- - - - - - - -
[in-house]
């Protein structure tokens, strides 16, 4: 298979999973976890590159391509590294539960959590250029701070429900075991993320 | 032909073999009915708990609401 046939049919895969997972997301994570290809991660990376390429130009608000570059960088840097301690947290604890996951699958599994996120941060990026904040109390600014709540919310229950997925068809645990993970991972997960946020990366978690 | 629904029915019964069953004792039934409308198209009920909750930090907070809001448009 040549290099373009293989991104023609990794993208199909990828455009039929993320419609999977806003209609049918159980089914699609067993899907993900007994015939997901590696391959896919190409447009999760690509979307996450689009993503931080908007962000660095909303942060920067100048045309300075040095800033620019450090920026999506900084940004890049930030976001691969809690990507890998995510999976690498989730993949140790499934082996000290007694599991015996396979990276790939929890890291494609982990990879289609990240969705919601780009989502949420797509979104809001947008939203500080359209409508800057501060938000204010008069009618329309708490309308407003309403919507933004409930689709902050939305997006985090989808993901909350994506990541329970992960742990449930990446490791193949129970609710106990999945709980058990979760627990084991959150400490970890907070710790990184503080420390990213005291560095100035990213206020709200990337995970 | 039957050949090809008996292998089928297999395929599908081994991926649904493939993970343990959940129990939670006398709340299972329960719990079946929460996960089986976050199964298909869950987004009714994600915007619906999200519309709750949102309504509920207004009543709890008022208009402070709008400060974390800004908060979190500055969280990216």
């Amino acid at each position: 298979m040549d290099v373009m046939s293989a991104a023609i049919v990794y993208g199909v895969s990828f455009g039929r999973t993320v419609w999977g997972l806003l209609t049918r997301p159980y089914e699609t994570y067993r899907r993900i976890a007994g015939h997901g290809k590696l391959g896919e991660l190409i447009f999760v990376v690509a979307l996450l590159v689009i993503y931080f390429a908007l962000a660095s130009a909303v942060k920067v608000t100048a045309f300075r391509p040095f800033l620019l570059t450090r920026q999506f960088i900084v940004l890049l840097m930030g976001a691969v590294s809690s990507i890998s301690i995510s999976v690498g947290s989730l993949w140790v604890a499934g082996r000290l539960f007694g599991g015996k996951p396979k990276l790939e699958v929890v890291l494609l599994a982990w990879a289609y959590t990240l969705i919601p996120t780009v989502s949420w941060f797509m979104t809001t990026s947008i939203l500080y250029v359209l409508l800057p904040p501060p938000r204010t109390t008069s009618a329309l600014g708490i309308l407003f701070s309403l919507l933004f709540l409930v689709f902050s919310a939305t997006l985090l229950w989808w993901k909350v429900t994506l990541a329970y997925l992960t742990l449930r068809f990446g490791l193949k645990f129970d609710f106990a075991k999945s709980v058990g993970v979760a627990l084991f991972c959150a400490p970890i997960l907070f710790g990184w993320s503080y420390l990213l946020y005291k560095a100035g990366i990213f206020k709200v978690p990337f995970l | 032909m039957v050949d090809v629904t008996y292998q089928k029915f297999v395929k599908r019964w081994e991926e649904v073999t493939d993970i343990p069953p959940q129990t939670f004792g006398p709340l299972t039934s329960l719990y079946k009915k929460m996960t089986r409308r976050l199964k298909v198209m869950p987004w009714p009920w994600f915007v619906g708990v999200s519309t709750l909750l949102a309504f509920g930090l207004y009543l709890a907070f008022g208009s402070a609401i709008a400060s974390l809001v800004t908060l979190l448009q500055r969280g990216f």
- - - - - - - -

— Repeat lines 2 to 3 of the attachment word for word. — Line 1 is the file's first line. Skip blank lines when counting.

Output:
């Protein structure tokens, strides 16, 4: 298979999973976890590159391509590294539960959590250029701070429900075991993320 | 032909073999009915708990609401 046939049919895969997972997301994570290809991660990376390429130009608000570059960088840097301690947290604890996951699958599994996120941060990026904040109390600014709540919310229950997925068809645990993970991972997960946020990366978690 | 629904029915019964069953004792039934409308198209009920909750930090907070809001448009 040549290099373009293989991104023609990794993208199909990828455009039929993320419609999977806003209609049918159980089914699609067993899907993900007994015939997901590696391959896919190409447009999760690509979307996450689009993503931080908007962000660095909303942060920067100048045309300075040095800033620019450090920026999506900084940004890049930030976001691969809690990507890998995510999976690498989730993949140790499934082996000290007694599991015996396979990276790939929890890291494609982990990879289609990240969705919601780009989502949420797509979104809001947008939203500080359209409508800057501060938000204010008069009618329309708490309308407003309403919507933004409930689709902050939305997006985090989808993901909350994506990541329970992960742990449930990446490791193949129970609710106990999945709980058990979760627990084991959150400490970890907070710790990184503080420390990213005291560095100035990213206020709200990337995970 | 039957050949090809008996292998089928297999395929599908081994991926649904493939993970343990959940129990939670006398709340299972329960719990079946929460996960089986976050199964298909869950987004009714994600915007619906999200519309709750949102309504509920207004009543709890008022208009402070709008400060974390800004908060979190500055969280990216």
């Amino acid at each position: 298979m040549d290099v373009m046939s293989a991104a023609i049919v990794y993208g199909v895969s990828f455009g039929r999973t993320v419609w999977g997972l806003l209609t049918r997301p159980y089914e699609t994570y067993r899907r993900i976890a007994g015939h997901g290809k590696l391959g896919e991660l190409i447009f999760v990376v690509a979307l996450l590159v689009i993503y931080f390429a908007l962000a660095s130009a909303v942060k920067v608000t100048a045309f300075r391509p040095f800033l620019l570059t450090r920026q999506f960088i900084v940004l890049l840097m930030g976001a691969v590294s809690s990507i890998s301690i995510s999976v690498g947290s989730l993949w140790v604890a499934g082996r000290l539960f007694g599991g015996k996951p396979k990276l790939e699958v929890v890291l494609l599994a982990w990879a289609y959590t990240l969705i919601p996120t780009v989502s949420w941060f797509m979104t809001t990026s947008i939203l500080y250029v359209l409508l800057p904040p501060p938000r204010t109390t008069s009618a329309l600014g708490i309308l407003f701070s309403l919507l933004f709540l409930v689709f902050s919310a939305t997006l985090l229950w989808w993901k909350v429900t994506l990541a329970y997925l992960t742990l449930r068809f990446g490791l193949k645990f129970d609710f106990a075991k999945s709980v058990g993970v979760a627990l084991f991972c959150a400490p970890i997960l907070f710790g990184w993320s503080y420390l990213l946020y005291k560095a100035g990366i990213f206020k709200v978690p990337f995970l | 032909m039957v050949d090809v629904t008996y292998q089928k029915f297999v395929k599908r019964w081994e991926e649904v073999t493939d993970i343990p069953p959940q129990t939670f004792g006398p709340l299972t039934s329960l719990y079946k009915k929460m996960t089986r409308r976050l199964k298909v198209m869950p987004w009714p009920w994600f915007v619906g708990v999200s519309t709750l909750l949102a309504f509920g930090l207004y009543l709890a907070f008022g208009s402070a609401i709008a400060s974390l809001v800004t908060l979190l448009q500055r969280g990216f």